Diversity in SCB Oceania

Just prior to the SCBO 2016 Brisbane conference, we released a Draft Diversity Statement and invited members to provide feedback on how SCB Oceania can uphold its commitment to diversity.

During the conference we asked attendees to tweet using the #SCBODiversity hashtag and discussed the draft statement during a group session.

Finally, we asked for feedback in the post-conference survey, so in total we received some fantastic input.

How do you define diversity in SCB Oceania?

Survey respondents and those who participated in the discussion group considered that diversity in SCB Oceania incorporates:

  • Ethnicity, gender, culture, language and nationality
  • Organisation, sector and profession
  • Equity of opportunity
  • Access and inclusion – mental health, chronic health, differing abilities
  • Research discipline, field of study and topic
  • Methods of doing conservation – diversity of conservation approaches
  • Respect for all

It is above all the diversity of origins of the attendance because Oceania is so vast and diverse.

More diverse ethnicities, topics of research; acceptance of more diverse approaches to conservation.

People from different countries, different organisations (research/NGO/govt, etc.), at different career stages.

What could SCB Oceania do to support a diverse, inclusive, and equitable membership and leadership?

A number of survey respondents commented that SCB Oceania seems to be doing a good job in supporting diverse, inclusive, and equitable membership – and highlighted the travel scholarships the SCBO 2016 scientific committee awarded as an example of this.

The SCBO 2016 scientific committee awarded a total of AUD $70,000 in travel scholarships to allow students, scientists and practitioners to attend our conference. Whilst the number of travel grant applicants exceeded our ability to fund everyone who requested support, we were able to provide 27 full scholarships (flights, accommodation, and registration fees) and 63 partial scholarships. Our travel award recipients came from 19 different countries. We are incredibly grateful to the Thomas Foundation, Queensland University of Technology, and Tourism and Events Queensland for their funding support.

Travel scholarship awardee Hans Wendt from Fiji presenting his research.
Travel scholarship awardee Hans Wendt from Fiji presenting his research.

Of course, we can always do better. Suggestions included:

  • Providing better support to Indigenous Australians to participate in SCBO conferences
  • Fostering the development of new Chapters
  • Greater inclusion of non-university conservation professionals (private sector, NGOs and government)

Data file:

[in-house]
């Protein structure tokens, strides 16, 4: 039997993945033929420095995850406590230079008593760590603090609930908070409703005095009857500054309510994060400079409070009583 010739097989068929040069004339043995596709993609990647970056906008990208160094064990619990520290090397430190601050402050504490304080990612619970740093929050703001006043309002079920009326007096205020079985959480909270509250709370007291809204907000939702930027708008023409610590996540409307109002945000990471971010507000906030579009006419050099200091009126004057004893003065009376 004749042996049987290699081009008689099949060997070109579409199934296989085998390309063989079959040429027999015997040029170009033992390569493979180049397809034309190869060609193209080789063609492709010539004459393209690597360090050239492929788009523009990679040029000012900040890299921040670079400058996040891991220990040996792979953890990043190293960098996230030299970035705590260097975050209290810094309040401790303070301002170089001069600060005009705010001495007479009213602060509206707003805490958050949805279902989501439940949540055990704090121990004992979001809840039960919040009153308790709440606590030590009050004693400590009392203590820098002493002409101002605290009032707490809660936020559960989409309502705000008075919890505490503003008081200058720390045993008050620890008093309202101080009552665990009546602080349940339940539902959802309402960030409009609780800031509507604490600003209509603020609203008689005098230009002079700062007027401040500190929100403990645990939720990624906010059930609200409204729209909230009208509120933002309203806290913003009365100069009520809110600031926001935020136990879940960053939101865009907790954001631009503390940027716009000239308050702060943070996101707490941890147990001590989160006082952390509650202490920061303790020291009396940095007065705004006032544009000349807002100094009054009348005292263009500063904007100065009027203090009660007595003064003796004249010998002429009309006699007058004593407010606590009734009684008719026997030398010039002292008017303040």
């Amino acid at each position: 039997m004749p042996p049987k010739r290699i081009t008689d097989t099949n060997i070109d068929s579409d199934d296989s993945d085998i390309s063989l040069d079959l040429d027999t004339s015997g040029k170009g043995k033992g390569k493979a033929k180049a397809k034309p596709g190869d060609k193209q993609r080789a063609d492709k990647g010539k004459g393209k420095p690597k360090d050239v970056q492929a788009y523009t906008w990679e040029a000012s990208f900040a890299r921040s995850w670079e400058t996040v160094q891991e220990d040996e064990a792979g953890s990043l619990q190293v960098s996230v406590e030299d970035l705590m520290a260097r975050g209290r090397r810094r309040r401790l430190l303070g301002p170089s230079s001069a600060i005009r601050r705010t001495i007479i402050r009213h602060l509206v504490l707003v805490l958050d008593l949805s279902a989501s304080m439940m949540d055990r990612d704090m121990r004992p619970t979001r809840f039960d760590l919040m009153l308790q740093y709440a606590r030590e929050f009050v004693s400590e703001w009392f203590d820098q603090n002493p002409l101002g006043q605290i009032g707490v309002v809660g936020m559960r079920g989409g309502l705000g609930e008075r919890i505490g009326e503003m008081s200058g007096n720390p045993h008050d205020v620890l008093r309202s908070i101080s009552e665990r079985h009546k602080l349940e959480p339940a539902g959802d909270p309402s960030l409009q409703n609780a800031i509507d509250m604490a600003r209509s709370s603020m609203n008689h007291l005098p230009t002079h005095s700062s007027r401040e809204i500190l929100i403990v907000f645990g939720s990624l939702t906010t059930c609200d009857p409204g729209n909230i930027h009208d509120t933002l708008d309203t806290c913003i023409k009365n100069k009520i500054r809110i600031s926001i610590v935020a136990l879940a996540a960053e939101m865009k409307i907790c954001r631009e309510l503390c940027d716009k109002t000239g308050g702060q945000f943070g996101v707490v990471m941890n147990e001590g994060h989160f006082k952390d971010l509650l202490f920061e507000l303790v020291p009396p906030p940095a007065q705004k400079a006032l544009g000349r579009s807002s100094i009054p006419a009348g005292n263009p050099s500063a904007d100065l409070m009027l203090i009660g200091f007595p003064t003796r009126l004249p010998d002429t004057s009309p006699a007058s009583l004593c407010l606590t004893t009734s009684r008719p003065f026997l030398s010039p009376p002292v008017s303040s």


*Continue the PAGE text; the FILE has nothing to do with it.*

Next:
• Youth participation. Support for undergraduate and honours students to attend and present at SCBO conferences
  • Incorporate different presentation format in the conference program, e.g storytelling, traditional ways of communication
  • Support from the Board and the conference committee for anyone wishing to develop symposia or session
  • Create spaces at the conference that facilitate small group interaction
  • Buddy system for new conference attendees
  • Facilitate linkages between people and organisations tackling similar conservation issues to share knowledge and experience

Thank-you to everyone who provided comments, critique and suggestions – it is greatly appreciated, and this feedback will help to inform SCBO’s annual work plan and the development of the Wellington conference in 2018. Of course, we are always eager for additional help in implementing new initiatives, so if you have a passion for seeing an idea become reality, please get in touch and we will work to make it happen (you don’t have to be a member of the Board to be active in SCBO). Similarly, if you would like support and guidance on how to start a local Chapter, or to run a session or symposium at the next conference – get in touch with us at the earliest opportunity.

What are some of your reasons for wanting to see diversity, inclusion, and equity in SCB Oceania?

There were so many insightful responses to this question, that they speak for themselves:

It’s critical to the success of such an organisation and mission.

Conservation is a diverse area and to do it well, the organisation itself needs to capture, reflect and apply diversity principles.

Diversity leads to better ideas, broader perspectives, and better integration between.

So that we can learn from each other. I believe diversity allows for the sharing of a range of skills, knowledge and experience, which can only help improve conservation.

What else is the point of a regional group then to provide a forum for all its members?

It’s important to not become “locked” into specific ways of thinking, and diversity helps prevent this.

Because it is the right thing to do.

It is more fun!

Thanks again to all who provided input, and anyone who wishes to be more involved in future discussions about diversity in SCBO can contact us.

SCB Oceania gratefully acknowledges the work of the Equity, Inclusion, and Diversity Committee of the Society for Conservation Biology in developing the text of the draft statement, and Cynthia Malone and Matt Herbert for co-facilitating the diversity discussion during the SCBO 2016.